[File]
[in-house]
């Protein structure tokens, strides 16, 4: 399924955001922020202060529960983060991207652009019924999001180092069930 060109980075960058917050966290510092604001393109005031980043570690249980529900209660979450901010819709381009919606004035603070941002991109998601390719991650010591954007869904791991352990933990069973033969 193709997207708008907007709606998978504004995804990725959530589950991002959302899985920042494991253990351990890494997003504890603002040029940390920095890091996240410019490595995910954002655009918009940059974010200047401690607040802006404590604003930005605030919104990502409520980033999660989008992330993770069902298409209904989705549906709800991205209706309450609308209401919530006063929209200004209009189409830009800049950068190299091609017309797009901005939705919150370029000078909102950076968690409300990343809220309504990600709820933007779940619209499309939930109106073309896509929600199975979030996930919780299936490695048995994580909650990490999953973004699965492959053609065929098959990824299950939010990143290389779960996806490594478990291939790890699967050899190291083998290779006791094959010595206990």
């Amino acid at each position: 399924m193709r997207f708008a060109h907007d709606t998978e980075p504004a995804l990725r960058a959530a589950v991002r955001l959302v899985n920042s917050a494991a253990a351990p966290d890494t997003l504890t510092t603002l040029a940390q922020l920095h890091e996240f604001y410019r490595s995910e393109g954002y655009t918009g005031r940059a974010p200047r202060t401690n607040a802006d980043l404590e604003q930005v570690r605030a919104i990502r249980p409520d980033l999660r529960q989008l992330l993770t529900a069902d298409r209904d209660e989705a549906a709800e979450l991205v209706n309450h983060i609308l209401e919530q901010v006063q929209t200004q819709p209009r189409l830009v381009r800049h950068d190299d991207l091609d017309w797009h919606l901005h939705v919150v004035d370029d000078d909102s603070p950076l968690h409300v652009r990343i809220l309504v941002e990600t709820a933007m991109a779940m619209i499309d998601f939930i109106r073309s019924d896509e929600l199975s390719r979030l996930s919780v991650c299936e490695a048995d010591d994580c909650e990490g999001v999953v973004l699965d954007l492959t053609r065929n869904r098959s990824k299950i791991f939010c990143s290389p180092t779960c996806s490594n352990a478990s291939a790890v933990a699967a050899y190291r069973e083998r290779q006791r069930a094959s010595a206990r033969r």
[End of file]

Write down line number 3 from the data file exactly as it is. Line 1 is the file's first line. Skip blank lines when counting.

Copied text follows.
């Amino acid at each position: 399924m193709r997207f708008a060109h907007d709606t998978e980075p504004a995804l990725r960058a959530a589950v991002r955001l959302v899985n920042s917050a494991a253990a351990p966290d890494t997003l504890t510092t603002l040029a940390q922020l920095h890091e996240f604001y410019r490595s995910e393109g954002y655009t918009g005031r940059a974010p200047r202060t401690n607040a802006d980043l404590e604003q930005v570690r605030a919104i990502r249980p409520d980033l999660r529960q989008l992330l993770t529900a069902d298409r209904d209660e989705a549906a709800e979450l991205v209706n309450h983060i609308l209401e919530q901010v006063q929209t200004q819709p209009r189409l830009v381009r800049h950068d190299d991207l091609d017309w797009h919606l901005h939705v919150v004035d370029d000078d909102s603070p950076l968690h409300v652009r990343i809220l309504v941002e990600t709820a933007m991109a779940m619209i499309d998601f939930i109106r073309s019924d896509e929600l199975s390719r979030l996930s919780v991650c299936e490695a048995d010591d994580c909650e990490g999001v999953v973004l699965d954007l492959t053609r065929n869904r098959s990824k299950i791991f939010c990143s290389p180092t779960c996806s490594n352990a478990s291939a790890v933990a699967a050899y190291r069973e083998r290779q006791r069930a094959s010595a206990r033969r």